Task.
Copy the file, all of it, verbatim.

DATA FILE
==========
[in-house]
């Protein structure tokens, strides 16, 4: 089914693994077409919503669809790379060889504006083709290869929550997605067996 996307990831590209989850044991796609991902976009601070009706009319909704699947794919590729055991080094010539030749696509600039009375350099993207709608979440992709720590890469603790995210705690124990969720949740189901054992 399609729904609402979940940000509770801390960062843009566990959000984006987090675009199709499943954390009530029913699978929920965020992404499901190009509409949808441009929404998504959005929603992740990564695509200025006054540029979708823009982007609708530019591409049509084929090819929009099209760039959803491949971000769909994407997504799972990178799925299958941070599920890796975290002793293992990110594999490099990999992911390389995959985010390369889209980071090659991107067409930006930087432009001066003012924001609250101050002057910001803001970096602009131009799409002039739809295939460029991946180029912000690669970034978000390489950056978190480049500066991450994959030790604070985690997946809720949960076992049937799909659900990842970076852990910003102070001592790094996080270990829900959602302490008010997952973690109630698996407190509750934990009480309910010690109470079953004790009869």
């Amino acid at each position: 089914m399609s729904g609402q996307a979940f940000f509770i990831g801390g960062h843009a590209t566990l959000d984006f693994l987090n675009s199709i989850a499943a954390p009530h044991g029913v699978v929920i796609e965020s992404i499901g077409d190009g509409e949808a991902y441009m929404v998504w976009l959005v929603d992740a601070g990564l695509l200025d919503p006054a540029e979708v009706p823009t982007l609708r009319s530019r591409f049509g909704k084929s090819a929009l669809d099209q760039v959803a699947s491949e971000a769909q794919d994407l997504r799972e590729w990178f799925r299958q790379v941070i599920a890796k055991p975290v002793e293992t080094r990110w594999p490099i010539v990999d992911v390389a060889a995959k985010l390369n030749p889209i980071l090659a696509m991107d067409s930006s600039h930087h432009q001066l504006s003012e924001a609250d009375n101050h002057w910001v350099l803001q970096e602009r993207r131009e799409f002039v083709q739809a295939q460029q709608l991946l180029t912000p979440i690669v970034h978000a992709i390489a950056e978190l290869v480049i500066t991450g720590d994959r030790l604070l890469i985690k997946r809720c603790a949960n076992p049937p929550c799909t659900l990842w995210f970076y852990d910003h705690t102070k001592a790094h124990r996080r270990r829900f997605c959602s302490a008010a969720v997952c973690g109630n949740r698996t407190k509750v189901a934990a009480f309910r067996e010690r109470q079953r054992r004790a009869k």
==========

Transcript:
[in-house]
């Protein structure tokens, strides 16, 4: 089914693994077409919503669809790379060889504006083709290869929550997605067996 996307990831590209989850044991796609991902976009601070009706009319909704699947794919590729055991080094010539030749696509600039009375350099993207709608979440992709720590890469603790995210705690124990969720949740189901054992 399609729904609402979940940000509770801390960062843009566990959000984006987090675009199709499943954390009530029913699978929920965020992404499901190009509409949808441009929404998504959005929603992740990564695509200025006054540029979708823009982007609708530019591409049509084929090819929009099209760039959803491949971000769909994407997504799972990178799925299958941070599920890796975290002793293992990110594999490099990999992911390389995959985010390369889209980071090659991107067409930006930087432009001066003012924001609250101050002057910001803001970096602009131009799409002039739809295939460029991946180029912000690669970034978000390489950056978190480049500066991450994959030790604070985690997946809720949960076992049937799909659900990842970076852990910003102070001592790094996080270990829900959602302490008010997952973690109630698996407190509750934990009480309910010690109470079953004790009869």
């Amino acid at each position: 089914m399609s729904g609402q996307a979940f940000f509770i990831g801390g960062h843009a590209t566990l959000d984006f693994l987090n675009s199709i989850a499943a954390p009530h044991g029913v699978v929920i796609e965020s992404i499901g077409d190009g509409e949808a991902y441009m929404v998504w976009l959005v929603d992740a601070g990564l695509l200025d919503p006054a540029e979708v009706p823009t982007l609708r009319s530019r591409f049509g909704k084929s090819a929009l669809d099209q760039v959803a699947s491949e971000a769909q794919d994407l997504r799972e590729w990178f799925r299958q790379v941070i599920a890796k055991p975290v002793e293992t080094r990110w594999p490099i010539v990999d992911v390389a060889a995959k985010l390369n030749p889209i980071l090659a696509m991107d067409s930006s600039h930087h432009q001066l504006s003012e924001a609250d009375n101050h002057w910001v350099l803001q970096e602009r993207r131009e799409f002039v083709q739809a295939q460029q709608l991946l180029t912000p979440i690669v970034h978000a992709i390489a950056e978190l290869v480049i500066t991450g720590d994959r030790l604070l890469i985690k997946r809720c603790a949960n076992p049937p929550c799909t659900l990842w995210f970076y852990d910003h705690t102070k001592a790094h124990r996080r270990r829900f997605c959602s302490a008010a969720v997952c973690g109630n949740r698996t407190k509750v189901a934990a009480f309910r067996e010690r109470q079953r054992r004790a009869k």